The Future of Search

The Washington Post is warning that Google’s new AI search will slash website visits by 25%. The New York Times agrees. We’re not sure about that, but we do believe that the trend we’ve already reported on will continue: Google is working to keep people on the search engine results page rather than sending them to websites.

There are plenty of possible reasons for that. The convenience of getting quick answers instead of having to click back and forth may just be what consumers want. The fascination with AI might be enough to require the change. Rosie figures Google, like plenty of other platforms (including the Post and the NYT, is just ready to ask peop;e to pay for its services — in Google’s case, in the form of requiring ads from publishers who want their content to show up on the SERPs.

We already found that Google is devoting so much real estate on the SERPs to ads that you have to be in the top two or three results to be seen above the fold.  When AI answers provide summaries of what’s on the websites or quotes paragraphs of text, users may just not bother to click through at all.

Are Digital Ads Optional?

Does your website matter?

Short answer: yes, your website still matters. Google is still ranking websites and those AI answers have to come from somewhere. In fact, your website matters more when there are just a few spots visible in the SERPs.

But it may not matter in the same way.

We just searched for a basic health information query. Our client’s blog post is #2, right between the CDC and the American Heart Association, and that’s where we like to see it.


But when we asked it as a question, we got the “AI overview” as shown in he screenshot below:

We’re #3, and we can live with that, but look how much further down the page we are. Will searchers go that far, when they’ve already gotten the AI overview and a full paragraph from the CDC?

And this is an informational search, not goods or services that could be answered with blocks of ads. When we searched “exercise planner,” which could be a product or a service, we saw nothing but ads.

Below the ads we saw two organic results: Canva and Amazon, with Forums and Discussions in between and lots more ads afterwards. And that’s without the AI overview. A small company that makes an exercise planner? A government resource? We found those websites 50″ down the page. Who’s scrolling that far?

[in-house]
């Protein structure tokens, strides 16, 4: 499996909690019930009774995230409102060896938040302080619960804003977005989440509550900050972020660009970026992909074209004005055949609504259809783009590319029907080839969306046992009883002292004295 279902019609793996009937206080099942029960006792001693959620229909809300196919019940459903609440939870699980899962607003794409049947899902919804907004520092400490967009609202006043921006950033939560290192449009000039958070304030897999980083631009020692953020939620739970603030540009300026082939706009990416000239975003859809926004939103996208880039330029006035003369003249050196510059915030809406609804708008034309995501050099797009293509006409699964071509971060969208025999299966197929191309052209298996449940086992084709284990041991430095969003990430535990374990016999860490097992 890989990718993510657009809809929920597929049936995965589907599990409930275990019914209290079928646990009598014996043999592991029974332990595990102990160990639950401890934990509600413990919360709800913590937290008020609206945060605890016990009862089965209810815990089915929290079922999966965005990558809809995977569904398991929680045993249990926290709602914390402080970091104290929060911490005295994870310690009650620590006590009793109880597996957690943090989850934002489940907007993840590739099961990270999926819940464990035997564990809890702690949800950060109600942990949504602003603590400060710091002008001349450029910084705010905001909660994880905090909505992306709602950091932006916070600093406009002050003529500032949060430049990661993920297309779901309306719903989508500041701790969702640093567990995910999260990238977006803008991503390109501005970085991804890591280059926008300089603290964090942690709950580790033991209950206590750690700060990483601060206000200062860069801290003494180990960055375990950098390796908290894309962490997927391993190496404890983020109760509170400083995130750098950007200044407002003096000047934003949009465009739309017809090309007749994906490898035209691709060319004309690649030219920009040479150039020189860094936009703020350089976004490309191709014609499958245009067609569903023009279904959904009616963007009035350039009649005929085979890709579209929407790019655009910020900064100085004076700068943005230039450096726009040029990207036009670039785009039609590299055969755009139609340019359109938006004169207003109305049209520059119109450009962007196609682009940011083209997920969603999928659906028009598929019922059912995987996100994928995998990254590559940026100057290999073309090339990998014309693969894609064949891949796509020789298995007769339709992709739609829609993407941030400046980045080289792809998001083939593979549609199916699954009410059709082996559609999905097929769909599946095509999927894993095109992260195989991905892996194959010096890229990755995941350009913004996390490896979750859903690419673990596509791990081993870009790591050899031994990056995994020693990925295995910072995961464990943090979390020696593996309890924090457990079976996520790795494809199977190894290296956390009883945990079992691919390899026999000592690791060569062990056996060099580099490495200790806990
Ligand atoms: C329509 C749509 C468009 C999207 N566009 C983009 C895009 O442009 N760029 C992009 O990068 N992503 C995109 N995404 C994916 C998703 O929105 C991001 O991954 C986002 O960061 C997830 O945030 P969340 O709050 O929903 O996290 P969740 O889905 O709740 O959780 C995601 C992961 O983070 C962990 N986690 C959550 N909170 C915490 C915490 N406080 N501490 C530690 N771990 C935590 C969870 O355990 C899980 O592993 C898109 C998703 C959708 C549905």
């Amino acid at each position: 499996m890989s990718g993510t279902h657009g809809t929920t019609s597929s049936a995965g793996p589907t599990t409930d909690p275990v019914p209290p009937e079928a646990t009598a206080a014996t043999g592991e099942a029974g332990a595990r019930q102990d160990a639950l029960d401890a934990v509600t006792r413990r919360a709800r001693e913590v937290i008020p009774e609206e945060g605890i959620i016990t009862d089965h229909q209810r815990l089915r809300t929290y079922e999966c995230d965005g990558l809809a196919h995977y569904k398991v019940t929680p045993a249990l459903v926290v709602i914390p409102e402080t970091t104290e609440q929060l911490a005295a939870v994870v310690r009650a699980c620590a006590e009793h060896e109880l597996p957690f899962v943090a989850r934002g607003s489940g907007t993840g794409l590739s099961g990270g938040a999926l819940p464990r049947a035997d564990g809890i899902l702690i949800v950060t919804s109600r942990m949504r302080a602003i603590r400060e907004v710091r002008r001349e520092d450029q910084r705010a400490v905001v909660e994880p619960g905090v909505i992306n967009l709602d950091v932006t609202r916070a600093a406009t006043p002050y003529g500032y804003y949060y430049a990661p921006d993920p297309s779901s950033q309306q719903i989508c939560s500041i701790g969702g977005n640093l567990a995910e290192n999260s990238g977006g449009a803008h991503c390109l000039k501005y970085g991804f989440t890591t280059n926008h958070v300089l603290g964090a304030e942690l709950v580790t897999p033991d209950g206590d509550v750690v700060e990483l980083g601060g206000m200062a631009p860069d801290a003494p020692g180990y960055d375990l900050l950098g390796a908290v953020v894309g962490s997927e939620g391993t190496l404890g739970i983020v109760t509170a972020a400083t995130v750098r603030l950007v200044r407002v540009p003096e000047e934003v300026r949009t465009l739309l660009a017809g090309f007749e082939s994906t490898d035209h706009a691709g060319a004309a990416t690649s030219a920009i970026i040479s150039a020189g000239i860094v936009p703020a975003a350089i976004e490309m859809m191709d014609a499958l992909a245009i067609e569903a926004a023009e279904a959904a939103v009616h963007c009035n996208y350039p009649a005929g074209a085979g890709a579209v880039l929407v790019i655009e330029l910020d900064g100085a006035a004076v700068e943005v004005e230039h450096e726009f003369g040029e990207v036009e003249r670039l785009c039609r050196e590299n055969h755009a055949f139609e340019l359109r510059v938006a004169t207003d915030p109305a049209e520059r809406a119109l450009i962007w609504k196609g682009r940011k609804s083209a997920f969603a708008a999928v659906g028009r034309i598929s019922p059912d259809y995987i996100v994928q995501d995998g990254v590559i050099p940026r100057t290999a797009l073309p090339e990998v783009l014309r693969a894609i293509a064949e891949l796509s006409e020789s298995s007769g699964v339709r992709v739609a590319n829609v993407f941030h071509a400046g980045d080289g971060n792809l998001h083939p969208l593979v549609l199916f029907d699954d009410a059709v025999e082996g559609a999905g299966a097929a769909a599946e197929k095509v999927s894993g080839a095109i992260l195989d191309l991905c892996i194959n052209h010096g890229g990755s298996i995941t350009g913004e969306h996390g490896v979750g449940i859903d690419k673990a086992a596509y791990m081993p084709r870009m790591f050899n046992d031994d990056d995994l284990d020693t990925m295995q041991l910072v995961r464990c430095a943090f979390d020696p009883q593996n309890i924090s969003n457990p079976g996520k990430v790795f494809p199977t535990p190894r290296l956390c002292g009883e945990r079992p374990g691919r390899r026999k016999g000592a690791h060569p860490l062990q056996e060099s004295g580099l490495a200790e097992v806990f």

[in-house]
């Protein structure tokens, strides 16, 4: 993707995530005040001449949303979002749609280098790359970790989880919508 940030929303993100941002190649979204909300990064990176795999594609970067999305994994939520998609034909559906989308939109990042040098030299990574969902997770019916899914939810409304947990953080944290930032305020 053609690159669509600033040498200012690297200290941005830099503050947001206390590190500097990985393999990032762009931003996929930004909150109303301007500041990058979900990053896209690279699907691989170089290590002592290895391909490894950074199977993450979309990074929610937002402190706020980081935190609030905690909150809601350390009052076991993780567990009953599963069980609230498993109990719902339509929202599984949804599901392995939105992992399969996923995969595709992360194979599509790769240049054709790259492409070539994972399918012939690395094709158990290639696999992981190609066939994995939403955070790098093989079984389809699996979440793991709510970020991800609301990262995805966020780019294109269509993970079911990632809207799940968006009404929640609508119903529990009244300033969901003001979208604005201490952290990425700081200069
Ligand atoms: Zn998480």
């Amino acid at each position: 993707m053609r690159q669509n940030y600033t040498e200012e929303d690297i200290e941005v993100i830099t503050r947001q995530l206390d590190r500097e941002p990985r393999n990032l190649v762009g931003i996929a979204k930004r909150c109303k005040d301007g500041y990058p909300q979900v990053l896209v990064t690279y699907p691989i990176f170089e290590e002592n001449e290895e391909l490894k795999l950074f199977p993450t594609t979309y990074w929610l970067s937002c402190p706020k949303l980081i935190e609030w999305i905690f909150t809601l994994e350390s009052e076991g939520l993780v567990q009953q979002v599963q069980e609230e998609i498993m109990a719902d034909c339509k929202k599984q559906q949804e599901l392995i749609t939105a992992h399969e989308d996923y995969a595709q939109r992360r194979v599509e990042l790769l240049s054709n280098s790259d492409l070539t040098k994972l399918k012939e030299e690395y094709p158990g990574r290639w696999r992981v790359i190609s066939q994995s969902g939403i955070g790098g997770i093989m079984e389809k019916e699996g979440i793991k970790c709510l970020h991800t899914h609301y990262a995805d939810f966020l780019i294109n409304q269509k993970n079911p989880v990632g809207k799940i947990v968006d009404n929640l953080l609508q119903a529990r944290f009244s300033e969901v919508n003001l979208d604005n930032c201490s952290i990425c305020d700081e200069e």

Where are you now?

We have long-term clients who’ve been producing high quality, frequent, original content for years. They rank #1 for thousands of queries. Google will still work for them as we planned, even though they may also find that they get less traffic. If you’re already showing up well for your essential keywords, keep up with regular, fresh, high quality content and enjoy the payoff for those months or years of hard work.

But what if you are a small, new business? Everyone starts at zero. How long will it take you to show up above the fold in organic search?

Certainly, it depends on your competition. If your competitors are not making the effort, you could still sail past them…but not past the AI overview and the ads. And if you’re going to be #8 rather than #1, organic search won’t help you as much as it would have a decade ago.

For some companies, especially local businesses that don’t already have a high quality website — and you might be surprised by how many there are — we’re thinking that a high-quality landing page for ads might be a better investment.

For those in the middle, we have some strategic suggestions.

Actions to take for the future of search

  • Make sure your website is as good as possible, with smooth navigation, current technology, and compelling content. You have fewer chances than before, and Google has more control than ever. SEO needs to be a priority, because the chances of someone stumbling across your website and exploring it are lower than they used to be.
  • Track your rankings rather than just your traffic. You may be getting conversions directly from the SERPS, without website visits.
  • Fit Google ads into your budget. If you don’t want to support Google’s trend toward requiring ads, head toward social media ads instead, but don’t rely entirely on organic search unless you are already in a strong position.
  • Optimize your website for ads and AI as well as human searchers.

What do you think? We know  that we’ve made some controversial claims here and we’re interested in your take on what we’re suggesting. Leave us a comment with your thoughts!



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